Take the missed dose as soon as you remember it. However, if it is almost time for the next dose, skip the missed dose and continue your regular dosing schedule. Do not take a double dose to make up for a missed one.
What side effects can this medication cause?
Danazol may cause side effects. Tell your doctor if any of these symptoms are severe or do not go away:
- decrease in breast size
- deepening of the voice, hoarseness, or sore throat
- weight gain
- swelling (water retention and bloating)
- oily skin or hair
- hair growth in unusual amounts and places
- vaginal dryness, burning, itching, or bleeding
- absence of menstrual cycle, spotting, or change in menstrual cycle
If you experience any of the following symptoms, call your doctor immediately:
- skin rash
- yellowing of the skin or eyes
- persistent headache
- persistent upset stomach
- visual disturbances
- persistent abdominal pain
- for males, frequent, prolonged, or painful penile erections
If you experience a serious side effect, you or your doctor may send a report to the Food and Drug Administration's (FDA) MedWatch Adverse Event Reporting program online (http://www.fda.gov/Safety/MedWatch) or by phone (1-800-332-1088).
What should I know about storage and disposal of this medication?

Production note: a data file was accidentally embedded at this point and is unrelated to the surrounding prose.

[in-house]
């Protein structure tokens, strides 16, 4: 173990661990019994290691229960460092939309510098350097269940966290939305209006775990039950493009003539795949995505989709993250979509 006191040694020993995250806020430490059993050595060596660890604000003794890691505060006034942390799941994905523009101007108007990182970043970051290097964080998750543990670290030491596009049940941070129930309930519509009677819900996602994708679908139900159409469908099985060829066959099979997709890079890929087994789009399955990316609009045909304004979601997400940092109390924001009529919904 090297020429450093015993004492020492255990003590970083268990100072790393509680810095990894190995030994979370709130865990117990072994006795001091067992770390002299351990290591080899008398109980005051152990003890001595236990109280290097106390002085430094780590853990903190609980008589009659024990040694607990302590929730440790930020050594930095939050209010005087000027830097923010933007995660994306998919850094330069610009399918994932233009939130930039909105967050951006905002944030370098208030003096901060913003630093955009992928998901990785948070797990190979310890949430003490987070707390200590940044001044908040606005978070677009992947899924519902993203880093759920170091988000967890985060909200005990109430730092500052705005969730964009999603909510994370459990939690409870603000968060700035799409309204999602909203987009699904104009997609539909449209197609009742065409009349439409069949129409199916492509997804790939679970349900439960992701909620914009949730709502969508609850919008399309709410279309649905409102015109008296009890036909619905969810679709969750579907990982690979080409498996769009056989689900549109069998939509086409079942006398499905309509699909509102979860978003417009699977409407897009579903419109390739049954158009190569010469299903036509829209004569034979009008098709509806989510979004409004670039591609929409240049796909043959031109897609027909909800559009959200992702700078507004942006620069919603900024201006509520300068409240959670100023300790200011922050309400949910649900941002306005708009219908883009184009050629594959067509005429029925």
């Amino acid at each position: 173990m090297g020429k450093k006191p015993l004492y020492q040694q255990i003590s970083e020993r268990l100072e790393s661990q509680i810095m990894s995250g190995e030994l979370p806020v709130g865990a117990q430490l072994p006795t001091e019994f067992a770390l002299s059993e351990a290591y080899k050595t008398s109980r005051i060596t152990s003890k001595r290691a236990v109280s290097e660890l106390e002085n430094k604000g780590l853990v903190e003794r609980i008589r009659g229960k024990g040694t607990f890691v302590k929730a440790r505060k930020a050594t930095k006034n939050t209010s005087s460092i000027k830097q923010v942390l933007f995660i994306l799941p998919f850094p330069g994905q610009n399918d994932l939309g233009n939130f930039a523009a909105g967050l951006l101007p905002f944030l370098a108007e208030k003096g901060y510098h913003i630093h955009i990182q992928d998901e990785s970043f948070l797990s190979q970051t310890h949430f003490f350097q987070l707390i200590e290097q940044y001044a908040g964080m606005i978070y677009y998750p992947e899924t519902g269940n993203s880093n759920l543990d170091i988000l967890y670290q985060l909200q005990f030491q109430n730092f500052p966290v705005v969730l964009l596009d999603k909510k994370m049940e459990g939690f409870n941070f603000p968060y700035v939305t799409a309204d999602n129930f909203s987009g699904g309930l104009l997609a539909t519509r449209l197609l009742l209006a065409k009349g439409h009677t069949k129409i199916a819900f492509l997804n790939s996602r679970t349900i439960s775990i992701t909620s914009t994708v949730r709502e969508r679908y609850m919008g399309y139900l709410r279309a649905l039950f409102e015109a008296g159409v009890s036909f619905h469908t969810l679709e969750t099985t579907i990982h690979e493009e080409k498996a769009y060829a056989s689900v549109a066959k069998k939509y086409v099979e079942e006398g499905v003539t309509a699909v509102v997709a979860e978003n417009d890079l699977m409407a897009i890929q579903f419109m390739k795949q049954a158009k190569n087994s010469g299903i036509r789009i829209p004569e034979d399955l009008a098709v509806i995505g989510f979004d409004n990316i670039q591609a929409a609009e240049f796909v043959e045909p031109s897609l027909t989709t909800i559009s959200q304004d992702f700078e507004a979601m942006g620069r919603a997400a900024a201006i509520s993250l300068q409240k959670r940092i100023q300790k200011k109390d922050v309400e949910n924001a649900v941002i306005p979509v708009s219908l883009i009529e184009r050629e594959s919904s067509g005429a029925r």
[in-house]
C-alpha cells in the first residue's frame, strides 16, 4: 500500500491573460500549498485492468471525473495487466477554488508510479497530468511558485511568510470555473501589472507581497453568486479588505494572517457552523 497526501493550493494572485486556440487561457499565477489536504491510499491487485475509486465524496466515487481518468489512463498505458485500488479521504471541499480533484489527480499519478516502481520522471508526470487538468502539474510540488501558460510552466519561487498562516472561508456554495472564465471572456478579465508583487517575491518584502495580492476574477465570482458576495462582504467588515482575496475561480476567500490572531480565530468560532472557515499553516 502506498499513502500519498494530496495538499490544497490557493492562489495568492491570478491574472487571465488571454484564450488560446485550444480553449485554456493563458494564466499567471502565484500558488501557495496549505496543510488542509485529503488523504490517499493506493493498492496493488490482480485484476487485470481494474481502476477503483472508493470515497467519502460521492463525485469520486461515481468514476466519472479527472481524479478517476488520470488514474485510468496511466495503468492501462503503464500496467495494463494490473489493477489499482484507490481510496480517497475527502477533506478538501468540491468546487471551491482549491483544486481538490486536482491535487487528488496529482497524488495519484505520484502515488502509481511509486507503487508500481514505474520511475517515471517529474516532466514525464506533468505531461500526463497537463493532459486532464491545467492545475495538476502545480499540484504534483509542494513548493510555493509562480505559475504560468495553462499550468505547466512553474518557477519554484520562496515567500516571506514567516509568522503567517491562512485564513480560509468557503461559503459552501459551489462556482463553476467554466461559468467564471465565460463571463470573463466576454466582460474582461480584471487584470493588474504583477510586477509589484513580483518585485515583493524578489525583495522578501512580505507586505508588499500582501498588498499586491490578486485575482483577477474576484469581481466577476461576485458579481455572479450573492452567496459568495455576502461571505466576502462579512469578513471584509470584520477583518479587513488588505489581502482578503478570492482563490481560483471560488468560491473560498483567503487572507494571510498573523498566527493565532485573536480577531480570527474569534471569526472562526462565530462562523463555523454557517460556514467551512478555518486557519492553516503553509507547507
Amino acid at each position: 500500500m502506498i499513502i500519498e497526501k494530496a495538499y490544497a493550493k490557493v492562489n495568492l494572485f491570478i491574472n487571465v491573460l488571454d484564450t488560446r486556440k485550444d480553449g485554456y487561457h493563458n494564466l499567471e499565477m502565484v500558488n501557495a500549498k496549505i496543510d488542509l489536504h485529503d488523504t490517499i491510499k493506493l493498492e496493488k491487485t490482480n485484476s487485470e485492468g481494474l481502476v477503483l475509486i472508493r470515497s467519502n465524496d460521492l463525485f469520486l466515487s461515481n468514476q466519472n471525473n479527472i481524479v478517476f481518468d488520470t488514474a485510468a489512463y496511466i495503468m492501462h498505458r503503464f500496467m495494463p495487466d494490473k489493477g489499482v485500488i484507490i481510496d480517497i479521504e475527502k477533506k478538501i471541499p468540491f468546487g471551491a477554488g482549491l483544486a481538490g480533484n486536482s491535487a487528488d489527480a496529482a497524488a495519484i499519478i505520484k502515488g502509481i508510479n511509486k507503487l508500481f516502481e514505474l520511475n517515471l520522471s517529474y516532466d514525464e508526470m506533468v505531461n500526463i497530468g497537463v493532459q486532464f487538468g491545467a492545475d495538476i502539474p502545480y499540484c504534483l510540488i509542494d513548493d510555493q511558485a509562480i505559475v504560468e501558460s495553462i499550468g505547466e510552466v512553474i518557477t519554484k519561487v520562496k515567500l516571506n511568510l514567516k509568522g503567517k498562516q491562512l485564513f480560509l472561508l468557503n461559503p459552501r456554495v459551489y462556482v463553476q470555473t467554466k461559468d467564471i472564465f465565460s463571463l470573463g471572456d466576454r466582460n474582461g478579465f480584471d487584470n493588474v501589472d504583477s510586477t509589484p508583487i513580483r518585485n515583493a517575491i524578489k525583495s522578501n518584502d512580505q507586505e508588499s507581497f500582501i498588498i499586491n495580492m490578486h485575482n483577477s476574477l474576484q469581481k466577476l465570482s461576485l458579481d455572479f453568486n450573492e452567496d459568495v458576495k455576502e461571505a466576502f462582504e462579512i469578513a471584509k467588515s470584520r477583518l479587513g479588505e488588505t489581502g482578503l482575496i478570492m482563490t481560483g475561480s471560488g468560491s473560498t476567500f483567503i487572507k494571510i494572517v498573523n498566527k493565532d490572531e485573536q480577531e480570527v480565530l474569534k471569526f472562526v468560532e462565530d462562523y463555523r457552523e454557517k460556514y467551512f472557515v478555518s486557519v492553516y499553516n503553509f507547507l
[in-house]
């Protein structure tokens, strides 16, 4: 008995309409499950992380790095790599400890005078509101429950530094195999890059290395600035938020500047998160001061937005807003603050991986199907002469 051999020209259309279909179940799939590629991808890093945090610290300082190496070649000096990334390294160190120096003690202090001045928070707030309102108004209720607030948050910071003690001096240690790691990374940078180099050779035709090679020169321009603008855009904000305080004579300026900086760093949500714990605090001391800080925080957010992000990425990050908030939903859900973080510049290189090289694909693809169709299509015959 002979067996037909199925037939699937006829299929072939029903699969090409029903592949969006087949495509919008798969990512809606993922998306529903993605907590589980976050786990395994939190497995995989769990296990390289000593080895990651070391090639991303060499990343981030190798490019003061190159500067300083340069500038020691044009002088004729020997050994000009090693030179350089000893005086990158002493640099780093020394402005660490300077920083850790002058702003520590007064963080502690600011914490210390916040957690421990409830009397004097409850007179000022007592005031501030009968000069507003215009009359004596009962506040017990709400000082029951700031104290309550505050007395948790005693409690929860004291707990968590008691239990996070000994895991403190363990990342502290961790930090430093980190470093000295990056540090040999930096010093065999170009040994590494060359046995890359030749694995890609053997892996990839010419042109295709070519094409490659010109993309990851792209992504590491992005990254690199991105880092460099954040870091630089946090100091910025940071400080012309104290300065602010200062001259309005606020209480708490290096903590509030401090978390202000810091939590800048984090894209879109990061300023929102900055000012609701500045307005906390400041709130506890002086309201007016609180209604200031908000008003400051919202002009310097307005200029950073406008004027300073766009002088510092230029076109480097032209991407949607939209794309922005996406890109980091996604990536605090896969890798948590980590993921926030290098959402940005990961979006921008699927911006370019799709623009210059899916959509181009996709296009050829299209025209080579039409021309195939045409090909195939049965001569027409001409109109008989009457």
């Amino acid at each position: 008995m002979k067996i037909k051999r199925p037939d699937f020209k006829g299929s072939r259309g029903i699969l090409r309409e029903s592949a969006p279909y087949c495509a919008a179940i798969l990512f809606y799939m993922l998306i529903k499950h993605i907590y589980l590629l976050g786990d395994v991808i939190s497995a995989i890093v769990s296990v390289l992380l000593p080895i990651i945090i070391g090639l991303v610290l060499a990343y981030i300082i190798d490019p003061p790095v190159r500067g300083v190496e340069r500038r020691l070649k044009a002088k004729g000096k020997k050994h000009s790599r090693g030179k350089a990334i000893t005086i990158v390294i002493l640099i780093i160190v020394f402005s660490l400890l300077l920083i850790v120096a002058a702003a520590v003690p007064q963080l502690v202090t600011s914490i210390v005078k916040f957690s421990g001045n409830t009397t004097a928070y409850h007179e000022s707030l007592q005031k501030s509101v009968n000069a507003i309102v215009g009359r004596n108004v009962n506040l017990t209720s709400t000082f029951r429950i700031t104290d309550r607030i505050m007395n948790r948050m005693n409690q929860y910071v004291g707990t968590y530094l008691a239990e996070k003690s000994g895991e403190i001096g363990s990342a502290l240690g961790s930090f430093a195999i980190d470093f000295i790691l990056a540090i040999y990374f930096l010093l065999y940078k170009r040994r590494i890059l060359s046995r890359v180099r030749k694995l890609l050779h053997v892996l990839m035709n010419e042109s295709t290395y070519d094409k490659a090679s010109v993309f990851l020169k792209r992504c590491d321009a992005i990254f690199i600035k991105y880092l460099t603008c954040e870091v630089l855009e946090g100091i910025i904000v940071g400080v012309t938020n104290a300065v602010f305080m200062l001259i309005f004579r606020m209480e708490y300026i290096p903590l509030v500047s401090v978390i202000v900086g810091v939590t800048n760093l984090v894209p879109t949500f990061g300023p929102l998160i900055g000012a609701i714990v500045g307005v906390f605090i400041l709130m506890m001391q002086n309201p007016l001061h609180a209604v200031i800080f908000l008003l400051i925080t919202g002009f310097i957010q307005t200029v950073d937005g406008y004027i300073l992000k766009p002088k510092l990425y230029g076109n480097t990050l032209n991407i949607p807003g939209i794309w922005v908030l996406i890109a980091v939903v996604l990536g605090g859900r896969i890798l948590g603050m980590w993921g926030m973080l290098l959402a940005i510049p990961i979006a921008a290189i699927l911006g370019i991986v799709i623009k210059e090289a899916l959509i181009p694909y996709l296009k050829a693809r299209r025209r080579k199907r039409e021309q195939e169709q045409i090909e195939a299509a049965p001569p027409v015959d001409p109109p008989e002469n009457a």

Keep this medication in the container it came in, tightly closed, and out of reach of children. Store it at room temperature and away from excess heat and moisture (not in the bathroom). Throw away any medication that is outdated or no longer needed. Talk to your pharmacist about the proper disposal of your medication.
In case of emergency/overdose
In case of overdose, call your local poison control center at 1-800-222-1222. If the victim has collapsed or is not breathing, call local emergency services at 911.
What other information should I know?
Keep all appointments with your doctor and the laboratory. You probably will have periodic blood tests; men also may have semen tests. Your doctor may change your dose, depending on your response to the medication.
Do not let anyone else take your medication. Ask your pharmacist any questions you have about refilling your prescription.
It is important for you to keep a written list of all of the prescription and nonprescription (over-the-counter) medicines you are taking, as well as any products such as vitamins, minerals, or other dietary supplements. You should bring this list with you each time you visit a doctor or if you are admitted to a hospital. It is also important information to carry with you in case of emergencies.
¶ This branded product is no longer on the market. Generic alternatives may be available.